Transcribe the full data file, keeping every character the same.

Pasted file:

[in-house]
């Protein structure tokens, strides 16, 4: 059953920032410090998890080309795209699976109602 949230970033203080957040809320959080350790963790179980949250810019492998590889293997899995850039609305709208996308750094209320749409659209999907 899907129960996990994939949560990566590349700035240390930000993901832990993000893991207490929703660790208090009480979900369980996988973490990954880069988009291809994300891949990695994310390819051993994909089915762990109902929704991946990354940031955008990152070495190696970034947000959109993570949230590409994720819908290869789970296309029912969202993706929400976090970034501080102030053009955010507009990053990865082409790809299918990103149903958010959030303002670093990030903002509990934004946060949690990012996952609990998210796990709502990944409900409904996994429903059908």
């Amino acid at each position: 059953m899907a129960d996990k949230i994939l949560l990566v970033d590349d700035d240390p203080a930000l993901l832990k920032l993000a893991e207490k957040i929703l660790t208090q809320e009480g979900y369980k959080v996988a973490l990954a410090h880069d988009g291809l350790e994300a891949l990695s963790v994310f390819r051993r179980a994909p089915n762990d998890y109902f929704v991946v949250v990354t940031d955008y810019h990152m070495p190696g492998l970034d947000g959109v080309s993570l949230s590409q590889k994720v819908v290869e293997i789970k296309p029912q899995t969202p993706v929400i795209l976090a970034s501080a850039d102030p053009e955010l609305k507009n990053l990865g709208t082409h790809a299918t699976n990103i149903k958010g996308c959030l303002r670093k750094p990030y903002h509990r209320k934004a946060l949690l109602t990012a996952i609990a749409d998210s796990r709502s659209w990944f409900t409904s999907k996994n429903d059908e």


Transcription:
[in-house]
């Protein structure tokens, strides 16, 4: 059953920032410090998890080309795209699976109602 949230970033203080957040809320959080350790963790179980949250810019492998590889293997899995850039609305709208996308750094209320749409659209999907 899907129960996990994939949560990566590349700035240390930000993901832990993000893991207490929703660790208090009480979900369980996988973490990954880069988009291809994300891949990695994310390819051993994909089915762990109902929704991946990354940031955008990152070495190696970034947000959109993570949230590409994720819908290869789970296309029912969202993706929400976090970034501080102030053009955010507009990053990865082409790809299918990103149903958010959030303002670093990030903002509990934004946060949690990012996952609990998210796990709502990944409900409904996994429903059908």
């Amino acid at each position: 059953m899907a129960d996990k949230i994939l949560l990566v970033d590349d700035d240390p203080a930000l993901l832990k920032l993000a893991e207490k957040i929703l660790t208090q809320e009480g979900y369980k959080v996988a973490l990954a410090h880069d988009g291809l350790e994300a891949l990695s963790v994310f390819r051993r179980a994909p089915n762990d998890y109902f929704v991946v949250v990354t940031d955008y810019h990152m070495p190696g492998l970034d947000g959109v080309s993570l949230s590409q590889k994720v819908v290869e293997i789970k296309p029912q899995t969202p993706v929400i795209l976090a970034s501080a850039d102030p053009e955010l609305k507009n990053l990865g709208t082409h790809a299918t699976n990103i149903k958010g996308c959030l303002r670093k750094p990030y903002h509990r209320k934004a946060l949690l109602t990012a996952i609990a749409d998210s796990r709502s659209w990944f409900t409904s999907k996994n429903d059908e």